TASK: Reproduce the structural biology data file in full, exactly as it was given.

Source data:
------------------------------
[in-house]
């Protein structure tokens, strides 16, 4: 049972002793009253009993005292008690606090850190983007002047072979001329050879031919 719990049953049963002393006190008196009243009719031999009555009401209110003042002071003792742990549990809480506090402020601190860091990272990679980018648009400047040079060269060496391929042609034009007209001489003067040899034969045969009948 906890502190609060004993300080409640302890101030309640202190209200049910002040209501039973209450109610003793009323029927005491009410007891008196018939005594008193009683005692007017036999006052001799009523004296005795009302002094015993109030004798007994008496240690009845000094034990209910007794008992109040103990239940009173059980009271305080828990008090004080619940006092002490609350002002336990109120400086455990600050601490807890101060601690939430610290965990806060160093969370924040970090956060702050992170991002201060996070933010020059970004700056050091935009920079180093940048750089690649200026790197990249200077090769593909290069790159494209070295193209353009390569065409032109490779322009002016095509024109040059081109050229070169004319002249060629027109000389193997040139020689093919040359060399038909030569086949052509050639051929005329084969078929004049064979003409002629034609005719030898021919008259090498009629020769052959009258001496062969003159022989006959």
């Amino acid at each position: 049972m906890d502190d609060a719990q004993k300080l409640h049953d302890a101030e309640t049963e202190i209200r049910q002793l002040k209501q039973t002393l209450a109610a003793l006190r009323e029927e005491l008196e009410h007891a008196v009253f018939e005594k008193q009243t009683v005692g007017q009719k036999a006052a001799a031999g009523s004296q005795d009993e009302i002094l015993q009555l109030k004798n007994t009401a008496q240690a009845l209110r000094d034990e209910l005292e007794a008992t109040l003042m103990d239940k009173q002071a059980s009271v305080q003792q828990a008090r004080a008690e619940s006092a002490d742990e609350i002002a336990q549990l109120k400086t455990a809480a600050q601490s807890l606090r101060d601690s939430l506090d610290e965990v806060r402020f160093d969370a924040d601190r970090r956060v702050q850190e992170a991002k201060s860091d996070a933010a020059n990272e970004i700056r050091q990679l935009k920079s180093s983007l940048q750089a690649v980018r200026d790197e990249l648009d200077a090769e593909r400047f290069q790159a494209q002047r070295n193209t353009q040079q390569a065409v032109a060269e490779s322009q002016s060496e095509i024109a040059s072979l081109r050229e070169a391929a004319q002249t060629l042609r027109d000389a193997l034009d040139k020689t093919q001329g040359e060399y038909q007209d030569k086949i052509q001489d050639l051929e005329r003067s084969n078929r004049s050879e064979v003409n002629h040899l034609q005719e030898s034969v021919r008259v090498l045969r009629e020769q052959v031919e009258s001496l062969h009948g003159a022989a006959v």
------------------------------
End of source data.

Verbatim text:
[in-house]
């Protein structure tokens, strides 16, 4: 049972002793009253009993005292008690606090850190983007002047072979001329050879031919 719990049953049963002393006190008196009243009719031999009555009401209110003042002071003792742990549990809480506090402020601190860091990272990679980018648009400047040079060269060496391929042609034009007209001489003067040899034969045969009948 906890502190609060004993300080409640302890101030309640202190209200049910002040209501039973209450109610003793009323029927005491009410007891008196018939005594008193009683005692007017036999006052001799009523004296005795009302002094015993109030004798007994008496240690009845000094034990209910007794008992109040103990239940009173059980009271305080828990008090004080619940006092002490609350002002336990109120400086455990600050601490807890101060601690939430610290965990806060160093969370924040970090956060702050992170991002201060996070933010020059970004700056050091935009920079180093940048750089690649200026790197990249200077090769593909290069790159494209070295193209353009390569065409032109490779322009002016095509024109040059081109050229070169004319002249060629027109000389193997040139020689093919040359060399038909030569086949052509050639051929005329084969078929004049064979003409002629034609005719030898021919008259090498009629020769052959009258001496062969003159022989006959």
């Amino acid at each position: 049972m906890d502190d609060a719990q004993k300080l409640h049953d302890a101030e309640t049963e202190i209200r049910q002793l002040k209501q039973t002393l209450a109610a003793l006190r009323e029927e005491l008196e009410h007891a008196v009253f018939e005594k008193q009243t009683v005692g007017q009719k036999a006052a001799a031999g009523s004296q005795d009993e009302i002094l015993q009555l109030k004798n007994t009401a008496q240690a009845l209110r000094d034990e209910l005292e007794a008992t109040l003042m103990d239940k009173q002071a059980s009271v305080q003792q828990a008090r004080a008690e619940s006092a002490d742990e609350i002002a336990q549990l109120k400086t455990a809480a600050q601490s807890l606090r101060d601690s939430l506090d610290e965990v806060r402020f160093d969370a924040d601190r970090r956060v702050q850190e992170a991002k201060s860091d996070a933010a020059n990272e970004i700056r050091q990679l935009k920079s180093s983007l940048q750089a690649v980018r200026d790197e990249l648009d200077a090769e593909r400047f290069q790159a494209q002047r070295n193209t353009q040079q390569a065409v032109a060269e490779s322009q002016s060496e095509i024109a040059s072979l081109r050229e070169a391929a004319q002249t060629l042609r027109d000389a193997l034009d040139k020689t093919q001329g040359e060399y038909q007209d030569k086949i052509q001489d050639l051929e005329r003067s084969n078929r004049s050879e064979v003409n002629h040899l034609q005719e030898s034969v021919r008259v090498l045969r009629e020769q052959v031919e009258s001496l062969h009948g003159a022989a006959v």